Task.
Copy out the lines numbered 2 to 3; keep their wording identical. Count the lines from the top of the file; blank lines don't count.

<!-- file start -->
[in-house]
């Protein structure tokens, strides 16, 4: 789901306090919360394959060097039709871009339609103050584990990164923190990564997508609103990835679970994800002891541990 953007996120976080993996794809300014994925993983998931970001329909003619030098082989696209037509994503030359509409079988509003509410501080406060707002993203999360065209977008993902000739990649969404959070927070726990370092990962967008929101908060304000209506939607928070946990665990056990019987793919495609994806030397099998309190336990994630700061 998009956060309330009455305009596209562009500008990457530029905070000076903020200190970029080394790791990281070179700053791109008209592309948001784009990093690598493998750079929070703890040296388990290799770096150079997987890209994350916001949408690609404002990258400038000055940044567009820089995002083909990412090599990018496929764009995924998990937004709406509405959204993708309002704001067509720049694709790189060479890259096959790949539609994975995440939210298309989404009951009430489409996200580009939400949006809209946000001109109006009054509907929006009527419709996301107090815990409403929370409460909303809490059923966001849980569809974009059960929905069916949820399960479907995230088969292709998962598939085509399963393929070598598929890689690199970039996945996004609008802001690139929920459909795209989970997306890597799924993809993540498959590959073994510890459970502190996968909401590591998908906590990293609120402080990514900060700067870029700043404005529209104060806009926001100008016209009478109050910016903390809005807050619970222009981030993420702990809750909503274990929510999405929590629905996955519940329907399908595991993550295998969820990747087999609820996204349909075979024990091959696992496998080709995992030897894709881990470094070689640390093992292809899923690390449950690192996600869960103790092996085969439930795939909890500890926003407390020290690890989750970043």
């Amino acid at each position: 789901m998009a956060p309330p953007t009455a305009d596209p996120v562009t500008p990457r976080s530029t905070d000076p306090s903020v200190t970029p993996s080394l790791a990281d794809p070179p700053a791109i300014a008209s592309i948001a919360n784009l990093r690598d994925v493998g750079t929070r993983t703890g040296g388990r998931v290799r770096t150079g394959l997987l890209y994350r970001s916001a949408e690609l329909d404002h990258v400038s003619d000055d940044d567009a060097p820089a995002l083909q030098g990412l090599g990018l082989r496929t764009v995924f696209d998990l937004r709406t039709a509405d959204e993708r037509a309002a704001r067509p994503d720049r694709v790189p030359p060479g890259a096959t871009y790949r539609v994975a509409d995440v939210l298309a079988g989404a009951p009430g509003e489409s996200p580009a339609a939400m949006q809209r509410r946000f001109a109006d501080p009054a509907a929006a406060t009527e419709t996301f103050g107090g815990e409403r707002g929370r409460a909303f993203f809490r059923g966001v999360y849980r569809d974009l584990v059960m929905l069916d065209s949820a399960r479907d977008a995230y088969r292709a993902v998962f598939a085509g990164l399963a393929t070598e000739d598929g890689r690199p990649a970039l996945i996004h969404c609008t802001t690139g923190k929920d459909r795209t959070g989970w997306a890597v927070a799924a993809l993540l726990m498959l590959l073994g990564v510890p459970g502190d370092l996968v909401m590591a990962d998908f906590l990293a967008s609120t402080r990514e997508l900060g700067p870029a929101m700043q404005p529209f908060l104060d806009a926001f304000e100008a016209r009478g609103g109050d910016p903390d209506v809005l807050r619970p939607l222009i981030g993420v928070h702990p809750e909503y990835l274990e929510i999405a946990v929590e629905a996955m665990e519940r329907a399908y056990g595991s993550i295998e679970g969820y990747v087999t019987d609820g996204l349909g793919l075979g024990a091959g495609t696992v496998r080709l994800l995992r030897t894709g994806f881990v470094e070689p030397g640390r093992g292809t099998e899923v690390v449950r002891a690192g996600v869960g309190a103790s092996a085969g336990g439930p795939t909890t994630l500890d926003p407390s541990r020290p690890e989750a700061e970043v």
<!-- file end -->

């Protein structure tokens, strides 16, 4: 789901306090919360394959060097039709871009339609103050584990990164923190990564997508609103990835679970994800002891541990 953007996120976080993996794809300014994925993983998931970001329909003619030098082989696209037509994503030359509409079988509003509410501080406060707002993203999360065209977008993902000739990649969404959070927070726990370092990962967008929101908060304000209506939607928070946990665990056990019987793919495609994806030397099998309190336990994630700061 998009956060309330009455305009596209562009500008990457530029905070000076903020200190970029080394790791990281070179700053791109008209592309948001784009990093690598493998750079929070703890040296388990290799770096150079997987890209994350916001949408690609404002990258400038000055940044567009820089995002083909990412090599990018496929764009995924998990937004709406509405959204993708309002704001067509720049694709790189060479890259096959790949539609994975995440939210298309989404009951009430489409996200580009939400949006809209946000001109109006009054509907929006009527419709996301107090815990409403929370409460909303809490059923966001849980569809974009059960929905069916949820399960479907995230088969292709998962598939085509399963393929070598598929890689690199970039996945996004609008802001690139929920459909795209989970997306890597799924993809993540498959590959073994510890459970502190996968909401590591998908906590990293609120402080990514900060700067870029700043404005529209104060806009926001100008016209009478109050910016903390809005807050619970222009981030993420702990809750909503274990929510999405929590629905996955519940329907399908595991993550295998969820990747087999609820996204349909075979024990091959696992496998080709995992030897894709881990470094070689640390093992292809899923690390449950690192996600869960103790092996085969439930795939909890500890926003407390020290690890989750970043």
């Amino acid at each position: 789901m998009a956060p309330p953007t009455a305009d596209p996120v562009t500008p990457r976080s530029t905070d000076p306090s903020v200190t970029p993996s080394l790791a990281d794809p070179p700053a791109i300014a008209s592309i948001a919360n784009l990093r690598d994925v493998g750079t929070r993983t703890g040296g388990r998931v290799r770096t150079g394959l997987l890209y994350r970001s916001a949408e690609l329909d404002h990258v400038s003619d000055d940044d567009a060097p820089a995002l083909q030098g990412l090599g990018l082989r496929t764009v995924f696209d998990l937004r709406t039709a509405d959204e993708r037509a309002a704001r067509p994503d720049r694709v790189p030359p060479g890259a096959t871009y790949r539609v994975a509409d995440v939210l298309a079988g989404a009951p009430g509003e489409s996200p580009a339609a939400m949006q809209r509410r946000f001109a109006d501080p009054a509907a929006a406060t009527e419709t996301f103050g107090g815990e409403r707002g929370r409460a909303f993203f809490r059923g966001v999360y849980r569809d974009l584990v059960m929905l069916d065209s949820a399960r479907d977008a995230y088969r292709a993902v998962f598939a085509g990164l399963a393929t070598e000739d598929g890689r690199p990649a970039l996945i996004h969404c609008t802001t690139g923190k929920d459909r795209t959070g989970w997306a890597v927070a799924a993809l993540l726990m498959l590959l073994g990564v510890p459970g502190d370092l996968v909401m590591a990962d998908f906590l990293a967008s609120t402080r990514e997508l900060g700067p870029a929101m700043q404005p529209f908060l104060d806009a926001f304000e100008a016209r009478g609103g109050d910016p903390d209506v809005l807050r619970p939607l222009i981030g993420v928070h702990p809750e909503y990835l274990e929510i999405a946990v929590e629905a996955m665990e519940r329907a399908y056990g595991s993550i295998e679970g969820y990747v087999t019987d609820g996204l349909g793919l075979g024990a091959g495609t696992v496998r080709l994800l995992r030897t894709g994806f881990v470094e070689p030397g640390r093992g292809t099998e899923v690390v449950r002891a690192g996600v869960g309190a103790s092996a085969g336990g439930p795939t909890t994630l500890d926003p407390s541990r020290p690890e989750a700061e970043v």